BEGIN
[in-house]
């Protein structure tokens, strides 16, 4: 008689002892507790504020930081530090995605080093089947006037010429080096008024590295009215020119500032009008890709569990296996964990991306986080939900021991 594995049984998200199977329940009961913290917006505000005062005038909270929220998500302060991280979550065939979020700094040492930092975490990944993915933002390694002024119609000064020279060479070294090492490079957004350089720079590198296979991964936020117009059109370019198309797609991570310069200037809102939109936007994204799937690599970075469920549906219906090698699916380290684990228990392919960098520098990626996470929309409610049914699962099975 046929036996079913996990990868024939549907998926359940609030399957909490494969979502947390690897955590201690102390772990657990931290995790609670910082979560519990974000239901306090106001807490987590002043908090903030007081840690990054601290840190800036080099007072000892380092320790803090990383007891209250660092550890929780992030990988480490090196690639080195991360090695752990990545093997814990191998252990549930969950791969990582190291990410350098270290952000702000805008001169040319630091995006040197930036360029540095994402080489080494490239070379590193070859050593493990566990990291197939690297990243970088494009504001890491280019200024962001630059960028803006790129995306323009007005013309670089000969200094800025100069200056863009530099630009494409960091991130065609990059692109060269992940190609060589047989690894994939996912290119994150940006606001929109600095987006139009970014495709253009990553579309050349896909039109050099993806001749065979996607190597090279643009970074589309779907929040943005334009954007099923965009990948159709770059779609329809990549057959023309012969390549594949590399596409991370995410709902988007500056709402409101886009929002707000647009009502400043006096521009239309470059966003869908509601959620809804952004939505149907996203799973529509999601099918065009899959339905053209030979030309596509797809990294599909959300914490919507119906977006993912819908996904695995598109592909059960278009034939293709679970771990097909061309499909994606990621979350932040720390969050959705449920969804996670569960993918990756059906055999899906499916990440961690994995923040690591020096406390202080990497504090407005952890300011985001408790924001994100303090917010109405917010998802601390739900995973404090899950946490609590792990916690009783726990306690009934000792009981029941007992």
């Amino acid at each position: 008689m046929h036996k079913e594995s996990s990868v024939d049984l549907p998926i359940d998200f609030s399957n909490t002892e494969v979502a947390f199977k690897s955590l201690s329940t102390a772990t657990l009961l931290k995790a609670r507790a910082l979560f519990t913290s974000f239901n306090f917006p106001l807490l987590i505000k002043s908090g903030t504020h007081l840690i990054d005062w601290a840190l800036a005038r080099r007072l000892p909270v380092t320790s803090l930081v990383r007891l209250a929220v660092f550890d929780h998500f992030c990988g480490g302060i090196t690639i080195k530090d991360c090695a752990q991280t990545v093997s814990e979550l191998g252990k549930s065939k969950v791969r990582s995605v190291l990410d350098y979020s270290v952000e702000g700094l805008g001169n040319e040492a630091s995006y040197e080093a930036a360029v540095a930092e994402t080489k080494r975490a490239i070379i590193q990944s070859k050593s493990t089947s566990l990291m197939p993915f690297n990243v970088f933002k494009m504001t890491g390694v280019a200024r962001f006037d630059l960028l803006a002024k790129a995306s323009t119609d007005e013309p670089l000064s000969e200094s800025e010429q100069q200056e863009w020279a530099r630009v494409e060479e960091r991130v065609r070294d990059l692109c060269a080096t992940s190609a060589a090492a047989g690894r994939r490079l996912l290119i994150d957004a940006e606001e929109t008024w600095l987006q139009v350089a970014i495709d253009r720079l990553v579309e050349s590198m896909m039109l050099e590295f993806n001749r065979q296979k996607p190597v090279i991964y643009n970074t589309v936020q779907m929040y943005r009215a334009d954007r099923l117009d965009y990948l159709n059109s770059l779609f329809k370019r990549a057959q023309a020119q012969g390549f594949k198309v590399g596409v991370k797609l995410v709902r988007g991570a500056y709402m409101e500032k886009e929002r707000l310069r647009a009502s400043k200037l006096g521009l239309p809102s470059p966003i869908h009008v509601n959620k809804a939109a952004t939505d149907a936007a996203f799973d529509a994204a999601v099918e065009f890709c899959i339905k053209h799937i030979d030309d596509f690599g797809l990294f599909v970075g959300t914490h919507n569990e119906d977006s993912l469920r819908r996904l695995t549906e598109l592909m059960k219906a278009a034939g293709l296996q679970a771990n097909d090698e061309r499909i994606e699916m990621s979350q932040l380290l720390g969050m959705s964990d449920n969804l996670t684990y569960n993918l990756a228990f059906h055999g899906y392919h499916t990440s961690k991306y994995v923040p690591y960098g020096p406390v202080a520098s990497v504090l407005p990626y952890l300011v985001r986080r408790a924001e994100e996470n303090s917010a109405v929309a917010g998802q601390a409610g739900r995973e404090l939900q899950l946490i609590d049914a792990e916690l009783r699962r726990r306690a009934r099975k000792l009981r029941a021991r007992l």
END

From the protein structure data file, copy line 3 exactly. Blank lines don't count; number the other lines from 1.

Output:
């Amino acid at each position: 008689m046929h036996k079913e594995s996990s990868v024939d049984l549907p998926i359940d998200f609030s399957n909490t002892e494969v979502a947390f199977k690897s955590l201690s329940t102390a772990t657990l009961l931290k995790a609670r507790a910082l979560f519990t913290s974000f239901n306090f917006p106001l807490l987590i505000k002043s908090g903030t504020h007081l840690i990054d005062w601290a840190l800036a005038r080099r007072l000892p909270v380092t320790s803090l930081v990383r007891l209250a929220v660092f550890d929780h998500f992030c990988g480490g302060i090196t690639i080195k530090d991360c090695a752990q991280t990545v093997s814990e979550l191998g252990k549930s065939k969950v791969r990582s995605v190291l990410d350098y979020s270290v952000e702000g700094l805008g001169n040319e040492a630091s995006y040197e080093a930036a360029v540095a930092e994402t080489k080494r975490a490239i070379i590193q990944s070859k050593s493990t089947s566990l990291m197939p993915f690297n990243v970088f933002k494009m504001t890491g390694v280019a200024r962001f006037d630059l960028l803006a002024k790129a995306s323009t119609d007005e013309p670089l000064s000969e200094s800025e010429q100069q200056e863009w020279a530099r630009v494409e060479e960091r991130v065609r070294d990059l692109c060269a080096t992940s190609a060589a090492a047989g690894r994939r490079l996912l290119i994150d957004a940006e606001e929109t008024w600095l987006q139009v350089a970014i495709d253009r720079l990553v579309e050349s590198m896909m039109l050099e590295f993806n001749r065979q296979k996607p190597v090279i991964y643009n970074t589309v936020q779907m929040y943005r009215a334009d954007r099923l117009d965009y990948l159709n059109s770059l779609f329809k370019r990549a057959q023309a020119q012969g390549f594949k198309v590399g596409v991370k797609l995410v709902r988007g991570a500056y709402m409101e500032k886009e929002r707000l310069r647009a009502s400043k200037l006096g521009l239309p809102s470059p966003i869908h009008v509601n959620k809804a939109a952004t939505d149907a936007a996203f799973d529509a994204a999601v099918e065009f890709c899959i339905k053209h799937i030979d030309d596509f690599g797809l990294f599909v970075g959300t914490h919507n569990e119906d977006s993912l469920r819908r996904l695995t549906e598109l592909m059960k219906a278009a034939g293709l296996q679970a771990n097909d090698e061309r499909i994606e699916m990621s979350q932040l380290l720390g969050m959705s964990d449920n969804l996670t684990y569960n993918l990756a228990f059906h055999g899906y392919h499916t990440s961690k991306y994995v923040p690591y960098g020096p406390v202080a520098s990497v504090l407005p990626y952890l300011v985001r986080r408790a924001e994100e996470n303090s917010a109405v929309a917010g998802q601390a409610g739900r995973e404090l939900q899950l946490i609590d049914a792990e916690l009783r699962r726990r306690a009934r099975k000792l009981r029941a021991r007992l």